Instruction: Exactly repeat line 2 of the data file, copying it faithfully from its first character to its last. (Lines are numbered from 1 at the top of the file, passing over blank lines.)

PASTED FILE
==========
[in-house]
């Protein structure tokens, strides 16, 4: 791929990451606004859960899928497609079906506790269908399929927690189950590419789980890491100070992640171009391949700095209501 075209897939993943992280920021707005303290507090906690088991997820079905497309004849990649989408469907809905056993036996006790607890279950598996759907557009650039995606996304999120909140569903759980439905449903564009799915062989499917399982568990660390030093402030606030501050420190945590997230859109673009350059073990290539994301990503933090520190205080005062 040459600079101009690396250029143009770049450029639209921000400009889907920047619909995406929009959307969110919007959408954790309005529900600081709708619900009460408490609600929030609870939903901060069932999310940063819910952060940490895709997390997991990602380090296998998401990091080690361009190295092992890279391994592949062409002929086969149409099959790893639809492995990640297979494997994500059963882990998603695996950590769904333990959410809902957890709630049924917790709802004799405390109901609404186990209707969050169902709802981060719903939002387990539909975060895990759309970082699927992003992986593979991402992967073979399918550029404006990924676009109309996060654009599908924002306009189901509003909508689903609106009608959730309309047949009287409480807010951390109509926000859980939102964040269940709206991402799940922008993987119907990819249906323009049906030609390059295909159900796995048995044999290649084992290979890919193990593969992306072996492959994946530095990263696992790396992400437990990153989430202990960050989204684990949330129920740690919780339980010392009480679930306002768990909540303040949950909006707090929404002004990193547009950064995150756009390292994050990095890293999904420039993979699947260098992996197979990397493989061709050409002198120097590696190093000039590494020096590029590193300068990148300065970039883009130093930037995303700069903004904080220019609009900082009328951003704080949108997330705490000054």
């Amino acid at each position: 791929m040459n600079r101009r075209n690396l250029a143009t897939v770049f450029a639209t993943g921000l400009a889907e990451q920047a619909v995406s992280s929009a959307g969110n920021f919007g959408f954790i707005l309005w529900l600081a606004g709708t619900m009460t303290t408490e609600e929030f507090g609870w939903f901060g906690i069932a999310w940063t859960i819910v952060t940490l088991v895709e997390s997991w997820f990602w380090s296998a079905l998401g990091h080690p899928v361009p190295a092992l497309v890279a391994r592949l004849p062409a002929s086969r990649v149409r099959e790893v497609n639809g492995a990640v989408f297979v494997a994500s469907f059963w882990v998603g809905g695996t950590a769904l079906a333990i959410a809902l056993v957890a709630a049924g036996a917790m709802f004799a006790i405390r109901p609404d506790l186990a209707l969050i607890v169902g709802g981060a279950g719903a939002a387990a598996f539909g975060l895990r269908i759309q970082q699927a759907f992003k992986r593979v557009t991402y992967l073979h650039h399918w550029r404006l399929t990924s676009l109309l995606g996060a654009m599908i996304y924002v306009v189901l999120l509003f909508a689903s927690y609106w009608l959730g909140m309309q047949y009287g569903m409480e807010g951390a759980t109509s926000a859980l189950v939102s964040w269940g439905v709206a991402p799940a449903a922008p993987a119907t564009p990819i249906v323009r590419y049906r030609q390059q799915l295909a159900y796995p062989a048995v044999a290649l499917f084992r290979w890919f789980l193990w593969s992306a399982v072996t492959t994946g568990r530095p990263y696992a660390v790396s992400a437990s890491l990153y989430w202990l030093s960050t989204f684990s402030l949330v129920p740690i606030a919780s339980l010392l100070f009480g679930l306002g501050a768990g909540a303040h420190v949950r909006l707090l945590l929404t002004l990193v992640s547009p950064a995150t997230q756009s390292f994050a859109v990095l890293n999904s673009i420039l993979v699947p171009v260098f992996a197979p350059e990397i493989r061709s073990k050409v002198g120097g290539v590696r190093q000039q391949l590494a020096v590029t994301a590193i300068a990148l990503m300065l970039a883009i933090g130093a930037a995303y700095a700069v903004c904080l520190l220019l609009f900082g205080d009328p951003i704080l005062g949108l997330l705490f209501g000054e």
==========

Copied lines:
């Protein structure tokens, strides 16, 4: 791929990451606004859960899928497609079906506790269908399929927690189950590419789980890491100070992640171009391949700095209501 075209897939993943992280920021707005303290507090906690088991997820079905497309004849990649989408469907809905056993036996006790607890279950598996759907557009650039995606996304999120909140569903759980439905449903564009799915062989499917399982568990660390030093402030606030501050420190945590997230859109673009350059073990290539994301990503933090520190205080005062 040459600079101009690396250029143009770049450029639209921000400009889907920047619909995406929009959307969110919007959408954790309005529900600081709708619900009460408490609600929030609870939903901060069932999310940063819910952060940490895709997390997991990602380090296998998401990091080690361009190295092992890279391994592949062409002929086969149409099959790893639809492995990640297979494997994500059963882990998603695996950590769904333990959410809902957890709630049924917790709802004799405390109901609404186990209707969050169902709802981060719903939002387990539909975060895990759309970082699927992003992986593979991402992967073979399918550029404006990924676009109309996060654009599908924002306009189901509003909508689903609106009608959730309309047949009287409480807010951390109509926000859980939102964040269940709206991402799940922008993987119907990819249906323009049906030609390059295909159900796995048995044999290649084992290979890919193990593969992306072996492959994946530095990263696992790396992400437990990153989430202990960050989204684990949330129920740690919780339980010392009480679930306002768990909540303040949950909006707090929404002004990193547009950064995150756009390292994050990095890293999904420039993979699947260098992996197979990397493989061709050409002198120097590696190093000039590494020096590029590193300068990148300065970039883009130093930037995303700069903004904080220019609009900082009328951003704080949108997330705490000054």